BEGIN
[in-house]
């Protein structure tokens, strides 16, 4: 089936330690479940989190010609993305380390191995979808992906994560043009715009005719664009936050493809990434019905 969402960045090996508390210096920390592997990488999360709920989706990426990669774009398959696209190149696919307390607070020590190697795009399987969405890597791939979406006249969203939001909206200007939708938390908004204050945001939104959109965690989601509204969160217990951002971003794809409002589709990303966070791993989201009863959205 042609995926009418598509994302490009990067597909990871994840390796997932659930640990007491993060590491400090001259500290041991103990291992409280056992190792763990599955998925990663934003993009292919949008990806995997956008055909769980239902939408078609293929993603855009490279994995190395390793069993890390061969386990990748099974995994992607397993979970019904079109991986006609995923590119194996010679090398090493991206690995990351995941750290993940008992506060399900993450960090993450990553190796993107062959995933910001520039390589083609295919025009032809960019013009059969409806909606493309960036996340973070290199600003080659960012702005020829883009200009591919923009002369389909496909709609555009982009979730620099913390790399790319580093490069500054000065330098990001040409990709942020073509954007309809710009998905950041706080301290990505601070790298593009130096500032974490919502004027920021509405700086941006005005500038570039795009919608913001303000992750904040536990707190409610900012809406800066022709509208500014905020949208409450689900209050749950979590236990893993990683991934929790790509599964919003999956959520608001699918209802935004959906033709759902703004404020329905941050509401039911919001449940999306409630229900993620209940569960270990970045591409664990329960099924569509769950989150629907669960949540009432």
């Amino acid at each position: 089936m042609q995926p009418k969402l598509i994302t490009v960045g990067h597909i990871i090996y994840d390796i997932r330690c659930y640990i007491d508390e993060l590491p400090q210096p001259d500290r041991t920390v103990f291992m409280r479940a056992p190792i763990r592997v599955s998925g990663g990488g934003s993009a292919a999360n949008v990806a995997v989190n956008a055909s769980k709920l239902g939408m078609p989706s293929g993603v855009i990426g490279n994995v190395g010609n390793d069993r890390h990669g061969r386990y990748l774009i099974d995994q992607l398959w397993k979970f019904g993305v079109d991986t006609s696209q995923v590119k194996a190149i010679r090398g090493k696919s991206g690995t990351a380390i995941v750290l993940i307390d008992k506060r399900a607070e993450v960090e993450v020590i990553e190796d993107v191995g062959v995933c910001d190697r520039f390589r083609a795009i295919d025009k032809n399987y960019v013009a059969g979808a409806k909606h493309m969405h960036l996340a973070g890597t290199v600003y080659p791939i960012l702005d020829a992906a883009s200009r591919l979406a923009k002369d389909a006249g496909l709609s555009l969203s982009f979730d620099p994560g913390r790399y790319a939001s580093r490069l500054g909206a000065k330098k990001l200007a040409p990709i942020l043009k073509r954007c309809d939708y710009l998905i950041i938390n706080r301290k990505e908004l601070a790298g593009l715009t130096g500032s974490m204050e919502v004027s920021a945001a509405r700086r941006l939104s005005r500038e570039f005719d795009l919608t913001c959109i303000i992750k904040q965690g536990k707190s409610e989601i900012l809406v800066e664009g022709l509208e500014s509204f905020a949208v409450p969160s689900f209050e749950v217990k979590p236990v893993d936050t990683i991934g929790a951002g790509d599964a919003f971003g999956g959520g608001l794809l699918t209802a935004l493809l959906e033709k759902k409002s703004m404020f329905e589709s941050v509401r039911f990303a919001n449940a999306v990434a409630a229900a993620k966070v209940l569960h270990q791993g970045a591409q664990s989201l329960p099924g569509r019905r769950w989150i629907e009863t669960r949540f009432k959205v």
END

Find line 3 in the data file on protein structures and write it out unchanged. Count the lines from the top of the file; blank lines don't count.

């Amino acid at each position: 089936m042609q995926p009418k969402l598509i994302t490009v960045g990067h597909i990871i090996y994840d390796i997932r330690c659930y640990i007491d508390e993060l590491p400090q210096p001259d500290r041991t920390v103990f291992m409280r479940a056992p190792i763990r592997v599955s998925g990663g990488g934003s993009a292919a999360n949008v990806a995997v989190n956008a055909s769980k709920l239902g939408m078609p989706s293929g993603v855009i990426g490279n994995v190395g010609n390793d069993r890390h990669g061969r386990y990748l774009i099974d995994q992607l398959w397993k979970f019904g993305v079109d991986t006609s696209q995923v590119k194996a190149i010679r090398g090493k696919s991206g690995t990351a380390i995941v750290l993940i307390d008992k506060r399900a607070e993450v960090e993450v020590i990553e190796d993107v191995g062959v995933c910001d190697r520039f390589r083609a795009i295919d025009k032809n399987y960019v013009a059969g979808a409806k909606h493309m969405h960036l996340a973070g890597t290199v600003y080659p791939i960012l702005d020829a992906a883009s200009r591919l979406a923009k002369d389909a006249g496909l709609s555009l969203s982009f979730d620099p994560g913390r790399y790319a939001s580093r490069l500054g909206a000065k330098k990001l200007a040409p990709i942020l043009k073509r954007c309809d939708y710009l998905i950041i938390n706080r301290k990505e908004l601070a790298g593009l715009t130096g500032s974490m204050e919502v004027s920021a945001a509405r700086r941006l939104s005005r500038e570039f005719d795009l919608t913001c959109i303000i992750k904040q965690g536990k707190s409610e989601i900012l809406v800066e664009g022709l509208e500014s509204f905020a949208v409450p969160s689900f209050e749950v217990k979590p236990v893993d936050t990683i991934g929790a951002g790509d599964a919003f971003g999956g959520g608001l794809l699918t209802a935004l493809l959906e033709k759902k409002s703004m404020f329905e589709s941050v509401r039911f990303a919001n449940a999306v990434a409630a229900a993620k966070v209940l569960h270990q791993g970045a591409q664990s989201l329960p099924g569509r019905r769950w989150i629907e009863t669960r949540f009432k959205v």